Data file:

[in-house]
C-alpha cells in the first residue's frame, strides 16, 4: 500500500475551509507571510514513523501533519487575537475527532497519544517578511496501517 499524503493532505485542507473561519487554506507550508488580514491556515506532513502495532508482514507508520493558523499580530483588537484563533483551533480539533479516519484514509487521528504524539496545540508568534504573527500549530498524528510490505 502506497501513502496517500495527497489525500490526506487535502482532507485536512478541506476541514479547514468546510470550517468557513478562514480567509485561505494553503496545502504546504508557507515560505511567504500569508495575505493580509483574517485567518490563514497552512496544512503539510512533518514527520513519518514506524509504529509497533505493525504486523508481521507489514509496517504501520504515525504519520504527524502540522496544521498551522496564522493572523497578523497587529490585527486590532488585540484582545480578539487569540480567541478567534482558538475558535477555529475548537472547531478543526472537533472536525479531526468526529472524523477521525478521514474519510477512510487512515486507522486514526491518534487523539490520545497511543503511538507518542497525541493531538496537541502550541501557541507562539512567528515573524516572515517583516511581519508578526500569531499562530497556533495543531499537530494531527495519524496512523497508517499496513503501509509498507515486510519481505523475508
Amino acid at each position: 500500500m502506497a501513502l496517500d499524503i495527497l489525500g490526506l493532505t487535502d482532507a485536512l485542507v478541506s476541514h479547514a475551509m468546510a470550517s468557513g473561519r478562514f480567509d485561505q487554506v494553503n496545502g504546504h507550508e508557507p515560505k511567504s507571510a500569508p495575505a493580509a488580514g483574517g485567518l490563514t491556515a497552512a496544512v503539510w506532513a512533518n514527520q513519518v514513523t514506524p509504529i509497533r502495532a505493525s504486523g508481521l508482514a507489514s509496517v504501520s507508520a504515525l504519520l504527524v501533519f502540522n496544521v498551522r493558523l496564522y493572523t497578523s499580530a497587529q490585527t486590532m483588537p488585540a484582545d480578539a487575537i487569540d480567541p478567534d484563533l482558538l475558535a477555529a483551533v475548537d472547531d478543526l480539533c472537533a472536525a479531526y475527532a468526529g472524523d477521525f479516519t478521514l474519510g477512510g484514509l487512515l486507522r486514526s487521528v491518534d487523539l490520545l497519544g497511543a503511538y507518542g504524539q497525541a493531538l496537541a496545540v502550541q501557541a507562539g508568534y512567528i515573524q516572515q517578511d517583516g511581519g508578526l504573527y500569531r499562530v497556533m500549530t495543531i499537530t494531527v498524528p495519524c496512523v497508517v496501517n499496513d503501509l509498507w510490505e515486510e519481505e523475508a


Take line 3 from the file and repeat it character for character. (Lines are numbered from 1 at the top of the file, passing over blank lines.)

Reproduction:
Amino acid at each position: 500500500m502506497a501513502l496517500d499524503i495527497l489525500g490526506l493532505t487535502d482532507a485536512l485542507v478541506s476541514h479547514a475551509m468546510a470550517s468557513g473561519r478562514f480567509d485561505q487554506v494553503n496545502g504546504h507550508e508557507p515560505k511567504s507571510a500569508p495575505a493580509a488580514g483574517g485567518l490563514t491556515a497552512a496544512v503539510w506532513a512533518n514527520q513519518v514513523t514506524p509504529i509497533r502495532a505493525s504486523g508481521l508482514a507489514s509496517v504501520s507508520a504515525l504519520l504527524v501533519f502540522n496544521v498551522r493558523l496564522y493572523t497578523s499580530a497587529q490585527t486590532m483588537p488585540a484582545d480578539a487575537i487569540d480567541p478567534d484563533l482558538l475558535a477555529a483551533v475548537d472547531d478543526l480539533c472537533a472536525a479531526y475527532a468526529g472524523d477521525f479516519t478521514l474519510g477512510g484514509l487512515l486507522r486514526s487521528v491518534d487523539l490520545l497519544g497511543a503511538y507518542g504524539q497525541a493531538l496537541a496545540v502550541q501557541a507562539g508568534y512567528i515573524q516572515q517578511d517583516g511581519g508578526l504573527y500569531r499562530v497556533m500549530t495543531i499537530t494531527v498524528p495519524c496512523v497508517v496501517n499496513d503501509l509498507w510490505e515486510e519481505e523475508a